The Michigan Daily-Saturday, June 17, 1978-Page 9
But change does seem to be coming. While outsiders burn
to live in Birmingham, the residents pay incredibly high
property taxes. The lack of (developable space) is much
like Ann Arbor's - except that it is worse in some ways.
The city has a great lack of parking spaces, and many more
hungry meters than are in Ann Arbor.
"We seem to be going towards becoming a great big city,
and we neither have the land, the roads or the sewers to
support the kind of crazy development that there has
been," said Dorothy Conrad, one of the recalled com-
missioners and ex-mayor of Birmingham. "It also changes
the feeling of Birmingham. You can have development
without changing the whole feeling of the city. But we seem
to be getting away from our town image," she added.
IN MANY ways, the lack of housing for senior citizens
has been one of the city's largest headaches in years. A sur-
vey taken in 1970 indicated that many senior citizens in the
Birmingham area requested housing, and the 1970 census
showed a great number of these seniors to be in the lower-
income or very-low income bracket. A 1978 Housing Com-
mission survey stated that around 200 elderly residents of
Birmingham had requested housing, and had an annual in-
come of under $4,000.
With the need established, and groups increasingly
speaking up for senior citizens, the city formed the Bir-
mingham Housing Commission in 1973, to seek out a site to
build a project for low-income elders. In conjunction with a
department store chain, the commission bought land in the
downtown area with"general tax funds later that year. The
city approved the purchase of land.
After the land sale had been cleared, the housing com-
mission began to screen developers for the contract to build
THE BATTLE over senior citizen housing began. The
company selected by the city commission in an open
meeting, a Birmingham church group known as Baldwin
House, was given the contract, according to ex-
commissioner Conrad, because they had submitted the best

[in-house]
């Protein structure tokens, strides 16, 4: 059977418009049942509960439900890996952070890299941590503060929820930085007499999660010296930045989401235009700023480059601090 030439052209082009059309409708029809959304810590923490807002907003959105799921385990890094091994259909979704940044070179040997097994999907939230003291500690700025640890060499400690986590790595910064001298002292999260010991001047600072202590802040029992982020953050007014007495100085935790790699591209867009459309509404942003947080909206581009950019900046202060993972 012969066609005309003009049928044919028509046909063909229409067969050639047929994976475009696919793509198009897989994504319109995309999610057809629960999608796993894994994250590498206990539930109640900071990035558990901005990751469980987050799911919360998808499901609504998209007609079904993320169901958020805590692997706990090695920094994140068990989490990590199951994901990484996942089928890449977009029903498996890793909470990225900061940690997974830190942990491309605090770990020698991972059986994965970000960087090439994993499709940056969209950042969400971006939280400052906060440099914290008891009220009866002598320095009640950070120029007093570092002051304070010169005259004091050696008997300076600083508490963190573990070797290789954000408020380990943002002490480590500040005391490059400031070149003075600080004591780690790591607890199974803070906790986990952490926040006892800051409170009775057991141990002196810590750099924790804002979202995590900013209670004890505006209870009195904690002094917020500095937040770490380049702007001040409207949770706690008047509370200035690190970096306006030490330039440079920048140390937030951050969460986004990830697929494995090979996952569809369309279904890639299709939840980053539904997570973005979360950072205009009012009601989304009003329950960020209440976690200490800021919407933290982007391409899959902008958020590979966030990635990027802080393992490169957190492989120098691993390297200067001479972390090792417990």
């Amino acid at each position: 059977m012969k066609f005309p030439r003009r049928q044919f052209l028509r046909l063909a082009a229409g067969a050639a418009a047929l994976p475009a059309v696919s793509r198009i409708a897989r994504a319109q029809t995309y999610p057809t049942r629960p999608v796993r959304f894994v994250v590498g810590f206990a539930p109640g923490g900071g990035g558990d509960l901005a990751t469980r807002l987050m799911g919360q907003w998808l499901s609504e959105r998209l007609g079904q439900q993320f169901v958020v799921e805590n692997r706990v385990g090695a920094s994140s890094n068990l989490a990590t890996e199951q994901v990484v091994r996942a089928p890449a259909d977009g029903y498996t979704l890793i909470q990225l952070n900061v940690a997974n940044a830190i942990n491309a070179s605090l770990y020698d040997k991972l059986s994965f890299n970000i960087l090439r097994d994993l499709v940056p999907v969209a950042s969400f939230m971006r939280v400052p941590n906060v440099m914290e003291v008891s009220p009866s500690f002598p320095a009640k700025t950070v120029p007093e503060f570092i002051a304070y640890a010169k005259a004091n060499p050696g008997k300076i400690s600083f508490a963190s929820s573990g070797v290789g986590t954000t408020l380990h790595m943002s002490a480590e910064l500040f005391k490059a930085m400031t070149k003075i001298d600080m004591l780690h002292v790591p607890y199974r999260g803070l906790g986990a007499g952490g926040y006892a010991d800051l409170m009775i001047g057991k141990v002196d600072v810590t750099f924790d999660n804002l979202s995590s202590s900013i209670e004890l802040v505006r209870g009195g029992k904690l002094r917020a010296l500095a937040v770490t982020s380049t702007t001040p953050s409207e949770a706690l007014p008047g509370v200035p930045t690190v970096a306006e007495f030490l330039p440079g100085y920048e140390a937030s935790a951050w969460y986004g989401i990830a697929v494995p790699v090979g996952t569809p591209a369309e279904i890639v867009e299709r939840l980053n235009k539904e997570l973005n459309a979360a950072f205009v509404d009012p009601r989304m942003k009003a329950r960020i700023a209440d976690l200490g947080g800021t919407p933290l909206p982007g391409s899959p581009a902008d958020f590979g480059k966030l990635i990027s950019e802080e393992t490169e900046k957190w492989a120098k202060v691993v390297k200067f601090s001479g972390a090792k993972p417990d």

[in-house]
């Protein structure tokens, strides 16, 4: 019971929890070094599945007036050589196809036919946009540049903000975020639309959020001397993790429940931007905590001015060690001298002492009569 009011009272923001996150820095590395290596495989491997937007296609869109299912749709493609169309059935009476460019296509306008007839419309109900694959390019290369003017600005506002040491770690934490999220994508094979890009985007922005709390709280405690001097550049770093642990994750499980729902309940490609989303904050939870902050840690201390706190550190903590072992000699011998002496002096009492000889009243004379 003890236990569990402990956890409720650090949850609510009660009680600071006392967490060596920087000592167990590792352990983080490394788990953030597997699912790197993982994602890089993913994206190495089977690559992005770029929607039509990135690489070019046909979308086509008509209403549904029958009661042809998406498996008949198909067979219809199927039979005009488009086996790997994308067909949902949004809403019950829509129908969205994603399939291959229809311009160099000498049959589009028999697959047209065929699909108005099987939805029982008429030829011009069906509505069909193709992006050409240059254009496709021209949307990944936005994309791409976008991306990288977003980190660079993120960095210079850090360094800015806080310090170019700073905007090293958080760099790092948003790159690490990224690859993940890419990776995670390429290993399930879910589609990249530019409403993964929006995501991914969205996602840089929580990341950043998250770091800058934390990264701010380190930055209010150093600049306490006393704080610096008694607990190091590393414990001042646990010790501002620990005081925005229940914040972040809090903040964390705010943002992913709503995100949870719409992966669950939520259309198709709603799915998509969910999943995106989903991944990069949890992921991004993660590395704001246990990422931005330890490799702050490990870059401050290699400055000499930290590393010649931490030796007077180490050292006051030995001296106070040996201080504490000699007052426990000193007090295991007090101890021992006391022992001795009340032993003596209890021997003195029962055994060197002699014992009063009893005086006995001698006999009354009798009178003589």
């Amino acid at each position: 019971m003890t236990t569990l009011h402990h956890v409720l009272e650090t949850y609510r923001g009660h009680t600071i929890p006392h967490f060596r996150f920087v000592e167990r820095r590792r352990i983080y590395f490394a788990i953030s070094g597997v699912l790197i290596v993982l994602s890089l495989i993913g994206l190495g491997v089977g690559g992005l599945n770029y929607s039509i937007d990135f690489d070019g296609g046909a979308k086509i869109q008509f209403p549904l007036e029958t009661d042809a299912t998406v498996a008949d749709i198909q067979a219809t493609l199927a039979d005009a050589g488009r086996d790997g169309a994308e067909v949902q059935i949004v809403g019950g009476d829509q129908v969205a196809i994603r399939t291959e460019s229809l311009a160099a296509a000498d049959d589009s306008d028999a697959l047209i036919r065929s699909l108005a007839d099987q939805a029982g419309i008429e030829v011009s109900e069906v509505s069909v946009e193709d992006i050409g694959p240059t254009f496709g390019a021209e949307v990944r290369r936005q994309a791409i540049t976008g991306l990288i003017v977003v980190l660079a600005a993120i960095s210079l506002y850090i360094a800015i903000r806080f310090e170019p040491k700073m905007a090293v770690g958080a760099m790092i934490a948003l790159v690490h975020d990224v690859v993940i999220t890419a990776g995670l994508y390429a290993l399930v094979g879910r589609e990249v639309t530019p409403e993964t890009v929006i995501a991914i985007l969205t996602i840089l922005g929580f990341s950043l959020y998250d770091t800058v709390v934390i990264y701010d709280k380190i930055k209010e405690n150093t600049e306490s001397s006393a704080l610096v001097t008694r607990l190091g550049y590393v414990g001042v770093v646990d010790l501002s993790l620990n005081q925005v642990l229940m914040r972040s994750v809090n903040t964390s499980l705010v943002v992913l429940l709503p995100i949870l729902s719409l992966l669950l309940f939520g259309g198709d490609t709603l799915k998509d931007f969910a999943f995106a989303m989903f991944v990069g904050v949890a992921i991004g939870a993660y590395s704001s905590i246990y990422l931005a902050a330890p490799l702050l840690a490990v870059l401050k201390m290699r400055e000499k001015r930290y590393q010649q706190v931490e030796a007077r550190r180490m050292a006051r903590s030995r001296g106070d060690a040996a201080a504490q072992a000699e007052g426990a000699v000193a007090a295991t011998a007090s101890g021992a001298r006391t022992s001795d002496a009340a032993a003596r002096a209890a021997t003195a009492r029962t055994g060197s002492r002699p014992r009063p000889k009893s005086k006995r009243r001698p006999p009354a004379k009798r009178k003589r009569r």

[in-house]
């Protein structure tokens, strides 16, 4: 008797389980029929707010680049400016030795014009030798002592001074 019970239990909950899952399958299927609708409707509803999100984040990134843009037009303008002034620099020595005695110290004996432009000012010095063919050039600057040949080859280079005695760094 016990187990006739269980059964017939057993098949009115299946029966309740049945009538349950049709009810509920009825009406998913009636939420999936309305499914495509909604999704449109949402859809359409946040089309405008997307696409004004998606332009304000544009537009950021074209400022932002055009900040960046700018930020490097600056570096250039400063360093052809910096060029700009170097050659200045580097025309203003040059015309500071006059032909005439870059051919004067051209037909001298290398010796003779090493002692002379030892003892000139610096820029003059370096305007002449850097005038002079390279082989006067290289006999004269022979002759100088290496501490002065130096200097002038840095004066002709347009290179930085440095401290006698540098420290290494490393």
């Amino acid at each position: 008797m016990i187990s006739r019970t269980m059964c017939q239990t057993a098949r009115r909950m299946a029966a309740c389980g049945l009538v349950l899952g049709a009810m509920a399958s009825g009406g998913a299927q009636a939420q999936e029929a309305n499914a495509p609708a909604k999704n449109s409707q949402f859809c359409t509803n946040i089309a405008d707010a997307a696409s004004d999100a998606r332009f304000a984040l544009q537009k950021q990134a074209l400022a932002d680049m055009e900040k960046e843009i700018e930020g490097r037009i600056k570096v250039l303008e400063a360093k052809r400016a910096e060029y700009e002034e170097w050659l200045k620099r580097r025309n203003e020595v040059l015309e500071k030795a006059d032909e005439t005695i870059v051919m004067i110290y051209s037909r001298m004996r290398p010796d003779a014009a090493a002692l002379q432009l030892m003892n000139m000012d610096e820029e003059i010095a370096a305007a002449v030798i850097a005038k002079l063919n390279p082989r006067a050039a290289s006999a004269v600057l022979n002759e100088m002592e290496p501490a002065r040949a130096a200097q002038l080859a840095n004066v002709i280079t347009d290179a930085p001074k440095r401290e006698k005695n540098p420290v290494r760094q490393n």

design, a 152-unit home which provided the best use of land
and which made plans for an underground parking lot,
allowing more space for the home itself. None of the other
seven developers had made provisions for so much parking.
The only member of the city commission who opposed
giving Baldwin House the contract was Robert Kelley. "We
had some real good bids, from established developers and
builders, people with a record, people with a bank account,
people who could go ahead and build us a building," said
"I have no objection to a church group running the thing,
maybe, but they should not be doing the stone and mortar
work," Kelley explained.
Mayor Robert.Kelley, a veteran in Birmingham politics
and the only man who remains from the city commission
that sat before the housing proposals were defeated, denied
the need for any lower-income housing in Birmingham. "I
think people are getting screwed up in this country when
they got the idea that the only people in financial need are
just the sepior citizens," said Kelley.
"I know of no requests. People are just 'interested' in it
(low-income housing) ... they want a retirement home,
they want a Sun City, Arizona," Kelley said.
There is a sizable slice of the Birmingham pride within
Robert Kelley. He was a man born in the south who never
received a college education, and after serving in the Navy
in World War II, spent years in Detroit working in the
medical supply business. Bespeckled and grandfatherly,
Kelley is symbolically a superb choice for the mayor of
Birmingham - a friendly person who speaks warmly but
who can be embarassingly blund. His is the honest success
story, the fabled tale of up-by-the-bootstraps.(Today Robert
Kelley is an executive for the Global Steel Corporation.)
Once the voters of Birmingham had approved of the con-
struction of the downtown site with a contract to Baldwin
House, the city applied to the Michigan State Housing